In Areas Practicing Social Distancing, Neighbors Still Bond

April 9, 2020

In a socially distanced world, neighbors are feeling more neighborly. Families are spending more time at home as cities close non-essential services to fight the spread of COVID-19. Stay-at-home and shelter-in-place orders are prompting neighbors to step outside and use their front porch as a venue to connect even as they maintain a physical distance.

Some neighborhoods are holding block parties, where residents step outside and eat on their front lawn as neighbors doing the same on their lawns.

Neighbors are also boosting each other’s morale: They’re holding neighborhood teddy bear hunts that can be enjoyed from car windows, urging children to dress up the sidewalks with chalk designs, and even planning Easter Bunny viewing parties as the neighbor prepares to drive past homes in costume this weekend. Some school teachers are doing drive-by visits to their students too. Some neighborhoods are displaying holiday lights and words of encouragement to cheer on health care workers. Homeowners are sharing their neighborhood connections over social media.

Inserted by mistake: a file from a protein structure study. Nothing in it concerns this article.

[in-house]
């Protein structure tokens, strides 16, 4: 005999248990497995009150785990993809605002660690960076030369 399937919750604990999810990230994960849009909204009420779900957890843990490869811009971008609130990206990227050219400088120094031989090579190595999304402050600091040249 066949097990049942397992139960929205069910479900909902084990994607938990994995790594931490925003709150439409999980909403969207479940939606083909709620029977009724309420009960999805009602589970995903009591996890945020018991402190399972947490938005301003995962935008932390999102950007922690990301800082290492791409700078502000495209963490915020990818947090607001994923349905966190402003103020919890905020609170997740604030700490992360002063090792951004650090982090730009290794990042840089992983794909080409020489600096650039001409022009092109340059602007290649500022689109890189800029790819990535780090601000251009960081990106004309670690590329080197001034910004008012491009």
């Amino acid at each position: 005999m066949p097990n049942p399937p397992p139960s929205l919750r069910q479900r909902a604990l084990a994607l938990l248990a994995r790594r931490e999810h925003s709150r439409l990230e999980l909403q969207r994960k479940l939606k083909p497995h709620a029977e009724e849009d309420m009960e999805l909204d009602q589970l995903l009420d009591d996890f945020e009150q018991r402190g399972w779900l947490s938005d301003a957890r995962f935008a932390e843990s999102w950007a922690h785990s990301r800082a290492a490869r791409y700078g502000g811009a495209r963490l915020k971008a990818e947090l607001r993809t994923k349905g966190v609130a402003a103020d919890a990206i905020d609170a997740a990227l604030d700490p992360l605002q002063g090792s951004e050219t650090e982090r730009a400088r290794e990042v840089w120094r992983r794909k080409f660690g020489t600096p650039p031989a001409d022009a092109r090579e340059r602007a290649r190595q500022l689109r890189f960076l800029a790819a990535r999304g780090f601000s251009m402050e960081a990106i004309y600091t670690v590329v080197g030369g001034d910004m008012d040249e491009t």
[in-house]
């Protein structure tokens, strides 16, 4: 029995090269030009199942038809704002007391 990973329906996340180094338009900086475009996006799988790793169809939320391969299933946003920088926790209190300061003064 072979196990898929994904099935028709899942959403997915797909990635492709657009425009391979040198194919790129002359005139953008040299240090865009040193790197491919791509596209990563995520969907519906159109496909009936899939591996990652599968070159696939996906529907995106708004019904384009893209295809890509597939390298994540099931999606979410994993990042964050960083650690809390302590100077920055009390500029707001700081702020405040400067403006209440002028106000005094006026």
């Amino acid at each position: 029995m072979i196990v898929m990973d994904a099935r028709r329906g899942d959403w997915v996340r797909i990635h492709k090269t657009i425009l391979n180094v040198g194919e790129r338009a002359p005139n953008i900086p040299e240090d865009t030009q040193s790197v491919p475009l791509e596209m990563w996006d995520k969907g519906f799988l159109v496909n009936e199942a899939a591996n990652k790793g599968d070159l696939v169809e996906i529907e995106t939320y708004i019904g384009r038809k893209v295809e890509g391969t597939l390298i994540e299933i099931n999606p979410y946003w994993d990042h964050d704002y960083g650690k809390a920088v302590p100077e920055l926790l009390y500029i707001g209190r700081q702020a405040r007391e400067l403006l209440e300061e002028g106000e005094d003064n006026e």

Neighbors are emerging from their homes, checking in on one another, and making sure older members of the community have what they need, writes Debbie Wolfe, a freelance writer from the Atlanta area, in an article at®.

Wolfe says one friend shared how she and her son painted rocks with uplifting messages that they then scattered around the neighborhood. Another neighbor is leaving snacks out daily for anyone who is in need.

Facebook groups are trying to usher in this neighborly feel too, with groups like Heart Hunters sharing photos of artistic hearts that people nationwide are putting in their windows to spread joy to passersby.

Ilana Minkoff, a real estate professional with Vanguard Properties in San Francisco, became lonely during her evening walks with her dog in her neighborhood after shelter-in-place orders took effect. So on her neighborhood Facebook page, she invited others to step outside their doors and open their windows one evening to sing a song together. Her “Quarantine Sing-Along” group on Facebook has grown to more than 52,000 members across the globe in three weeks. Now, neighborhoods are uniting from their own doorsteps and posting videos on the group of them singing the day’s song together.